Simple linear and multiple regression models; least squares estimates, correlation, prediction, forecasting. Problems of multicollinearity and influential data (outliers).

STAT 229. Survival/Logistic Regression. 3 Credits.

Models and inference for time-to-event and binary data. Censored data, life tables, Kaplan-Meier estimation, logrank tests, proportional hazards models. Logistic regression-interpretation, assessment, model building, special topics. Prerequisite: STAT 221. Cross-listed with: BIOS 229.

STAT 231. Experimental Design. 3 Credits.

Randomization, complete and incomplete blocks, cross-overs, Latin squares, covariance analysis, factorial experiments, confounding, fractional factorials, nesting, split plots, repeated measures, mixed models, response surface optimization. Prerequisite: STAT 211; or STAT 211 and STAT 201.

STAT 233. Survey Sampling. 3 Credits.

Design and data analysis for sample surveys. Simple random, stratified, systematic, cluster, multistage sampling. Practical issues in planning and conducting surveys. Prerequisite: STAT 211; or STAT 141 or STAT 143 with Instructor permission.

STAT 235. Categorical Data Analysis. 3 Credits.

Measures of association and inference for categorical and ordinal data in multiway contingency tables. Log linear and logistic regression models. Prerequisite: STAT 211. Cross-listed with: BIOS 235.

STAT 237. Nonparametric Statistical Mthd. 3 Credits.

Nonparametric and distribution free methods; categorical, ordinal, and quantitative data; confidence intervals; rank and chi-square hypothesis tests; computer-intensive procedures (bootstrap, exact tests). Prerequisite: STAT 211; or STAT 141 or STAT 143 with Instructor permission.

STAT 241. Statistical Inference. 3 Credits.

Introduction to statistical theory: related probability fundamentals, derivation of statistical principles, and methodology for parameter estimation and hypothesis testing. Prerequisites: STAT 151, STAT 153, or STAT 251, and STAT 141 or equivalent, and MATH 121. Cross-listed with: BIOS 241.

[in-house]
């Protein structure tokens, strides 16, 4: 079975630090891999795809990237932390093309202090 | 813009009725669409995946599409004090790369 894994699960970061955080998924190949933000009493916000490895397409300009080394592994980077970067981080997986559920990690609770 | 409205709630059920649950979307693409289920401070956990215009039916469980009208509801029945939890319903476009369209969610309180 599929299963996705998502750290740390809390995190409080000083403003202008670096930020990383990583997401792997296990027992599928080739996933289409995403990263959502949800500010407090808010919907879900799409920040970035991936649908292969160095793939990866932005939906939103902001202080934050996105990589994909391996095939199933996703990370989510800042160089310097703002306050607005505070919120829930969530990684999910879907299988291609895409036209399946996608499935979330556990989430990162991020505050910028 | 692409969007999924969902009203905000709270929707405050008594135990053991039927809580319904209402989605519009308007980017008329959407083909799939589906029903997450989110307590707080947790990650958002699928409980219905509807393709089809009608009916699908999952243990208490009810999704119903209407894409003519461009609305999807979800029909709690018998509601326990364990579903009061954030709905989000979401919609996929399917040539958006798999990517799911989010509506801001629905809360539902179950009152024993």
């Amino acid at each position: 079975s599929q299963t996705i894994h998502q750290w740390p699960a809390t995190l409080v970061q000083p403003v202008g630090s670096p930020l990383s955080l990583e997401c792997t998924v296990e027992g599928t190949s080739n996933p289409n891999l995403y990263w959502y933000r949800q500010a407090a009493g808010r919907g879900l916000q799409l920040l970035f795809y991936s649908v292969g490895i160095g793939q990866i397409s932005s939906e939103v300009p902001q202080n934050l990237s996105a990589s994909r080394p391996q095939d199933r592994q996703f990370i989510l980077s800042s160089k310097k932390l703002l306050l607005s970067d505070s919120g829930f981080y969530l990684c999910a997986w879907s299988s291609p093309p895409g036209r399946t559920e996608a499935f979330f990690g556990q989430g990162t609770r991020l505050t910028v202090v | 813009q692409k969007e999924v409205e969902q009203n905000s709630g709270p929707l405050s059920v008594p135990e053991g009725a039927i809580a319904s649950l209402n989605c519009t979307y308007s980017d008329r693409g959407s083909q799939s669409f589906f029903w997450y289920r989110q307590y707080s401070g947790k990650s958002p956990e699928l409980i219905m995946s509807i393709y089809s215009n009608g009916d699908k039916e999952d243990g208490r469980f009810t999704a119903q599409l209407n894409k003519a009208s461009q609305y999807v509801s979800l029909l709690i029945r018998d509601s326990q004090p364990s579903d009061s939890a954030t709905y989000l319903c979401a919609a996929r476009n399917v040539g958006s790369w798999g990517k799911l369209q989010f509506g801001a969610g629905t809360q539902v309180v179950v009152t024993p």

STAT 251. Probability Theory. 3 Credits.

Distributions of random variables and functions of random variables. Expectations, stochastic independence, sampling and limiting distributions (central limit theorems). Concepts of random number generation. Prerequisite: MATH 121; STAT 151 or STAT 153 recommended. Cross-listed with: MATH 207, BIOS 251.

STAT 252. Appl Discr Stochas Proc Models. 1 Credit.

Markov chain models for biological, social, and behavioral systems models. Random walks, transition and steady-state probabilities, passage and recurrence times. Prerequisite: STAT 151, STAT 153, or STAT 251.

STAT 253. Appl Time Series & Forecasting. 3 Credits.

Autoregressive moving average (Box-Jenkins) models, autocorrelation, partial correlation, differencing for nonstationarity, computer modeling. Forecasting, seasonal or cyclic variation, transfer function and intervention analysis, spectral analysis. Prerequisite: STAT 211 or STAT 225; or STAT 141 or STAT 143 with Instructor permission. Cross-listed with: CSYS 253.

STAT 256. Neural Computation. 3 Credits.

Introduction to artificial neural networks, their computational capabilities and limitations, and the algorithms used to train them. Statistical capacity, convergence theorems, backpropagation, reinforcement learning, generalization. Prerequisites: MATH 122 or MATH 124 or MATH 271; STAT 143 or STAT 153 or equivalent; CS 110. Cross-listed with: CS 256, CSYS 256.

STAT 261. Statistical Theory. 3 Credits.

Point and interval estimation, hypothesis testing, and decision theory. Application of general statistical principles to areas such as nonparametric tests, sequential analysis, and linear models. Prerequisite: STAT 251; or STAT 151 or STAT 153 with Instructor permission. Cross-listed with: BIOS 261.

STAT 265. Integrated Product Development. 3 Credits.

Project-based course focusing on the entire product life cycle. Team dynamics, process and product design, quality, materials, management, and environmentally-conscious manufacturing. Prerequisite: Senior standing. Cross-listed with: BSAD 293.

STAT 281. Statistics Practicum. 1-3 Credits.

Intensive experience in carrying out a complete statistical analysis for a research project in substantive area with close consultation with a project investigator. Prerequisite: STAT 200 or STAT 201 or STAT 221 through STAT 237 or STAT 253; some statistical software experience; Instructor permission.

STAT 287. Data Science I. 3 Credits.

Data harvesting, cleaning, and summarizing. Working with non-traditional, non-numeric data (social network, natural language textual data, etc.). Scientific visualization using static and interactive "infographics". A practical focus on real datasets, and developing good habits for rigorous and reproducible computational science. Prerequisites: CS 020 or CS 021; STAT 141 or STAT 143 or STAT 211; CS 110 and MATH 124 recommended. Cross-listed with: CS 287.